How reliably can the properties of knee ligaments be predicted by optimization?!
Patient-specific FE models of the knee joint are highly of interest for more efficient clinical decision-making, due to the large variation in geometry and tissue properties between individuals.
Although the geometrical representation of the three-dimensional reconstruction can be achieved relatively easily, the development of an accurate finite element model of the knee joint (Fig.1) is still a complex task. The ligaments of the knee are among the most complicated structures to simulate, and at the same time most critical in determining the biomechanics of the joint. Reliable material properties obtained through experimental mechanical testing are needed in order to have a realistic response of the joint as predicted by the numerical models.
There is no accurate non-invasive way to measure the mechanical properties of the knee ligaments in vivo. Optimization based on laxity tests, by applying moments and forces to the joint and measuring the rotations and translations, may be a suitable approach to estimate the properties. The reliability and accuracy of the ligament properties estimated by optimization, however, is yet to be confirmed.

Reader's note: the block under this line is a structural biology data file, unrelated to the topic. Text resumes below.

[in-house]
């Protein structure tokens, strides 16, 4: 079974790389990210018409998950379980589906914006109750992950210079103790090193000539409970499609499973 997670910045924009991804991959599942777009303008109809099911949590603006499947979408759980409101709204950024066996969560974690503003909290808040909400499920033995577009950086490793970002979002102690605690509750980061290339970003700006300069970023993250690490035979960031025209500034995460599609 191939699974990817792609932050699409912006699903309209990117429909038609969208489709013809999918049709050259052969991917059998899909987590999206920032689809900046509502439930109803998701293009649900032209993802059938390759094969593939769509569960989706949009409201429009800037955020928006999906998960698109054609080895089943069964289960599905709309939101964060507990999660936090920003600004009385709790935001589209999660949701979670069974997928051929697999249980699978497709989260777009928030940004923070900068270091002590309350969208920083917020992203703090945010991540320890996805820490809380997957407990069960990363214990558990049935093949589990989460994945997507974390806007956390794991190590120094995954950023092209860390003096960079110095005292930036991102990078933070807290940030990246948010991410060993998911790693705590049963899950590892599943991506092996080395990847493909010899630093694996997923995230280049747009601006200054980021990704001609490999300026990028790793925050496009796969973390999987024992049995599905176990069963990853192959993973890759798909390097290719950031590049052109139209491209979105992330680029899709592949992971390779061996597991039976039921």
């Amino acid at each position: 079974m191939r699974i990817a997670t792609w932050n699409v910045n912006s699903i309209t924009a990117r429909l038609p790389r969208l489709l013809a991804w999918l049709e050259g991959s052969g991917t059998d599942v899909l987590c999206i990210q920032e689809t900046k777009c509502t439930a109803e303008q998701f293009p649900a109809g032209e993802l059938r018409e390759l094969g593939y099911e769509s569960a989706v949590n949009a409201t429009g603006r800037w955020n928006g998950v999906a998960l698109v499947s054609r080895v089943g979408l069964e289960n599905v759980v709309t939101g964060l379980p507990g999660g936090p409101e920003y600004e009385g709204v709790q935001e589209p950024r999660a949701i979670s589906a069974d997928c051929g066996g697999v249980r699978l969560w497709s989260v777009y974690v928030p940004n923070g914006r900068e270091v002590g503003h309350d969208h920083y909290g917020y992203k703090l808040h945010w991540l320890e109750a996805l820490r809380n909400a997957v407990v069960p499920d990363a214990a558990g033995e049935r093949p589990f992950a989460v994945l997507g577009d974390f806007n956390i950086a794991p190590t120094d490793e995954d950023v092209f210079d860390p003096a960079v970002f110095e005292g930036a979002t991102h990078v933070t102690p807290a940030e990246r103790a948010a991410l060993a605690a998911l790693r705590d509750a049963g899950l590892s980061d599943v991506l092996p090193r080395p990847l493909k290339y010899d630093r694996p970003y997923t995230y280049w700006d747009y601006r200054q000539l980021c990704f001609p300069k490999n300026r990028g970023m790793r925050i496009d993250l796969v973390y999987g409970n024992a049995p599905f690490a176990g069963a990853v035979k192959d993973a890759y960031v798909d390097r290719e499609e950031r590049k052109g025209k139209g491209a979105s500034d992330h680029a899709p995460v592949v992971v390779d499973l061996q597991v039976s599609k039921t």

The aim of the study is to measure the mechanical tensile properties of the knee ligaments (Fig.2), in order to have a cadaver-specific ligament model, and to compare the optimized FE model of ligaments (Fig.1) with the real measured properties.
Fig.1: Knee FE model developed in ORL, Nijmegen.
Fig.2: General ligament tensile test set-up (left); ligament failure(right) (Stabuli et al. 1999)
Hamid Naghibi Beidokhti
Radboud university medical center
Department of Orthopedic Research Lab
Phone: +31 (0)24 361 73 79